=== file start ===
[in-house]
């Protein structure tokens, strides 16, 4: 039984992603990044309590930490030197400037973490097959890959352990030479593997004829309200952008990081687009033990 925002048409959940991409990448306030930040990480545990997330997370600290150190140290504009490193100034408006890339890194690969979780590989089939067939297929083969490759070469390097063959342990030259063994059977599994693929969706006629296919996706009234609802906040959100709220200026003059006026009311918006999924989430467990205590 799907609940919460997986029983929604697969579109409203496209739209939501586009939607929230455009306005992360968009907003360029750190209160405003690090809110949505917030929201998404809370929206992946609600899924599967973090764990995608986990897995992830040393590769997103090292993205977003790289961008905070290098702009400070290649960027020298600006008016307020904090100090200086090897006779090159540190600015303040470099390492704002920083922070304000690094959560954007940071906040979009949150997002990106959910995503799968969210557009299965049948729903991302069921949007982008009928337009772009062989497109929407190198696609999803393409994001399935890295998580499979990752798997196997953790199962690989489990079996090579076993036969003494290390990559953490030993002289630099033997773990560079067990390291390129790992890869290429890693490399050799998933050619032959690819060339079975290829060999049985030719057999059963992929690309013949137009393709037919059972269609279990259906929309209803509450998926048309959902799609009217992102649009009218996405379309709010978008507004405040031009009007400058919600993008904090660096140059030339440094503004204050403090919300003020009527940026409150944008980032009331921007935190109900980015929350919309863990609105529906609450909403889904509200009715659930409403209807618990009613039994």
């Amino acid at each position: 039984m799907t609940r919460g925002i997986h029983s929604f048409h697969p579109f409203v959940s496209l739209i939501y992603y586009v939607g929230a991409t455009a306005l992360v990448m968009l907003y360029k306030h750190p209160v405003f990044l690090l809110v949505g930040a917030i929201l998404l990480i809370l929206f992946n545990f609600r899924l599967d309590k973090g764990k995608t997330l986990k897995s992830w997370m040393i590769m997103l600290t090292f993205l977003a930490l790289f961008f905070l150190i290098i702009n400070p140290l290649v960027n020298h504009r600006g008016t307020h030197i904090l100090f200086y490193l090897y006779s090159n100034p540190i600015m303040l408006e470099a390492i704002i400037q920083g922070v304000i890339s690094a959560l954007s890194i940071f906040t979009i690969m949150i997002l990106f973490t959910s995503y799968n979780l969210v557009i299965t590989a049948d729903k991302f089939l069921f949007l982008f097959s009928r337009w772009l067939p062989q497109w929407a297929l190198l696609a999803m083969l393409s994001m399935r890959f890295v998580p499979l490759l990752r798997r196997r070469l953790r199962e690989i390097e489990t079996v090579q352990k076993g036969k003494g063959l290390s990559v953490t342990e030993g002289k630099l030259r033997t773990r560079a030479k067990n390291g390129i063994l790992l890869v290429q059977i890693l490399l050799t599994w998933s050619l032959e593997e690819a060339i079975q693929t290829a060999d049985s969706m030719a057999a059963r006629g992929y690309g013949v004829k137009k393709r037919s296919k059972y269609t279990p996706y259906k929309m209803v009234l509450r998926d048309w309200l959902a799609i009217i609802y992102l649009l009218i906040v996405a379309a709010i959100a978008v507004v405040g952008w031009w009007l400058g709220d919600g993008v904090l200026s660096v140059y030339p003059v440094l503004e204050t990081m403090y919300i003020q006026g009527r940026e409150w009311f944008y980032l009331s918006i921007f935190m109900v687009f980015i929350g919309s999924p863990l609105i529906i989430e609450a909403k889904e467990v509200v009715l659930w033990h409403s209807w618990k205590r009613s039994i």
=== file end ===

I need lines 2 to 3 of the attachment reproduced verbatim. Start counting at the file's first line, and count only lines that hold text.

């Protein structure tokens, strides 16, 4: 039984992603990044309590930490030197400037973490097959890959352990030479593997004829309200952008990081687009033990 925002048409959940991409990448306030930040990480545990997330997370600290150190140290504009490193100034408006890339890194690969979780590989089939067939297929083969490759070469390097063959342990030259063994059977599994693929969706006629296919996706009234609802906040959100709220200026003059006026009311918006999924989430467990205590 799907609940919460997986029983929604697969579109409203496209739209939501586009939607929230455009306005992360968009907003360029750190209160405003690090809110949505917030929201998404809370929206992946609600899924599967973090764990995608986990897995992830040393590769997103090292993205977003790289961008905070290098702009400070290649960027020298600006008016307020904090100090200086090897006779090159540190600015303040470099390492704002920083922070304000690094959560954007940071906040979009949150997002990106959910995503799968969210557009299965049948729903991302069921949007982008009928337009772009062989497109929407190198696609999803393409994001399935890295998580499979990752798997196997953790199962690989489990079996090579076993036969003494290390990559953490030993002289630099033997773990560079067990390291390129790992890869290429890693490399050799998933050619032959690819060339079975290829060999049985030719057999059963992929690309013949137009393709037919059972269609279990259906929309209803509450998926048309959902799609009217992102649009009218996405379309709010978008507004405040031009009007400058919600993008904090660096140059030339440094503004204050403090919300003020009527940026409150944008980032009331921007935190109900980015929350919309863990609105529906609450909403889904509200009715659930409403209807618990009613039994």
């Amino acid at each position: 039984m799907t609940r919460g925002i997986h029983s929604f048409h697969p579109f409203v959940s496209l739209i939501y992603y586009v939607g929230a991409t455009a306005l992360v990448m968009l907003y360029k306030h750190p209160v405003f990044l690090l809110v949505g930040a917030i929201l998404l990480i809370l929206f992946n545990f609600r899924l599967d309590k973090g764990k995608t997330l986990k897995s992830w997370m040393i590769m997103l600290t090292f993205l977003a930490l790289f961008f905070l150190i290098i702009n400070p140290l290649v960027n020298h504009r600006g008016t307020h030197i904090l100090f200086y490193l090897y006779s090159n100034p540190i600015m303040l408006e470099a390492i704002i400037q920083g922070v304000i890339s690094a959560l954007s890194i940071f906040t979009i690969m949150i997002l990106f973490t959910s995503y799968n979780l969210v557009i299965t590989a049948d729903k991302f089939l069921f949007l982008f097959s009928r337009w772009l067939p062989q497109w929407a297929l190198l696609a999803m083969l393409s994001m399935r890959f890295v998580p499979l490759l990752r798997r196997r070469l953790r199962e690989i390097e489990t079996v090579q352990k076993g036969k003494g063959l290390s990559v953490t342990e030993g002289k630099l030259r033997t773990r560079a030479k067990n390291g390129i063994l790992l890869v290429q059977i890693l490399l050799t599994w998933s050619l032959e593997e690819a060339i079975q693929t290829a060999d049985s969706m030719a057999a059963r006629g992929y690309g013949v004829k137009k393709r037919s296919k059972y269609t279990p996706y259906k929309m209803v009234l509450r998926d048309w309200l959902a799609i009217i609802y992102l649009l009218i906040v996405a379309a709010i959100a978008v507004v405040g952008w031009w009007l400058g709220d919600g993008v904090l200026s660096v140059y030339p003059v440094l503004e204050t990081m403090y919300i003020q006026g009527r940026e409150w009311f944008y980032l009331s918006i921007f935190m109900v687009f980015i929350g919309s999924p863990l609105i529906i989430e609450a909403k889904e467990v509200v009715l659930w033990h409403s209807w618990k205590r009613s039994i």